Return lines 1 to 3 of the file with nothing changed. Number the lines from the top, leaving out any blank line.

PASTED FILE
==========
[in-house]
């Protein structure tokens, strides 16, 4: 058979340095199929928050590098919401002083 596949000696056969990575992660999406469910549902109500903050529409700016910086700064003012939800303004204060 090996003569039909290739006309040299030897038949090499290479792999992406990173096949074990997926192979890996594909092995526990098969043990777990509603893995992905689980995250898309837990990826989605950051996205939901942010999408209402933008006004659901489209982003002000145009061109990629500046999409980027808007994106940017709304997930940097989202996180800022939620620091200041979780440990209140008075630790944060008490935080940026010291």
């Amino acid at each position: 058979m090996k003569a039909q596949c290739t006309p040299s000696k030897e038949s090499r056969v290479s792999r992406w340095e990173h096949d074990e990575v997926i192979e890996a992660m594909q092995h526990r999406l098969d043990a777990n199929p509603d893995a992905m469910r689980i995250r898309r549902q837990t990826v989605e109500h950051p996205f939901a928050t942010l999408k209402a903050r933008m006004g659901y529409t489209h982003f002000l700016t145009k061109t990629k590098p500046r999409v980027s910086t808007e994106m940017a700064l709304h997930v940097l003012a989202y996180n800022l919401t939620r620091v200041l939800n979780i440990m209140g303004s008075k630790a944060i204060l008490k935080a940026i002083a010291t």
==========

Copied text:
[in-house]
């Protein structure tokens, strides 16, 4: 058979340095199929928050590098919401002083 596949000696056969990575992660999406469910549902109500903050529409700016910086700064003012939800303004204060 090996003569039909290739006309040299030897038949090499290479792999992406990173096949074990997926192979890996594909092995526990098969043990777990509603893995992905689980995250898309837990990826989605950051996205939901942010999408209402933008006004659901489209982003002000145009061109990629500046999409980027808007994106940017709304997930940097989202996180800022939620620091200041979780440990209140008075630790944060008490935080940026010291």
């Amino acid at each position: 058979m090996k003569a039909q596949c290739t006309p040299s000696k030897e038949s090499r056969v290479s792999r992406w340095e990173h096949d074990e990575v997926i192979e890996a992660m594909q092995h526990r999406l098969d043990a777990n199929p509603d893995a992905m469910r689980i995250r898309r549902q837990t990826v989605e109500h950051p996205f939901a928050t942010l999408k209402a903050r933008m006004g659901y529409t489209h982003f002000l700016t145009k061109t990629k590098p500046r999409v980027s910086t808007e994106m940017a700064l709304h997930v940097l003012a989202y996180n800022l919401t939620r620091v200041l939800n979780i440990m209140g303004s008075k630790a944060i204060l008490k935080a940026i002083a010291t």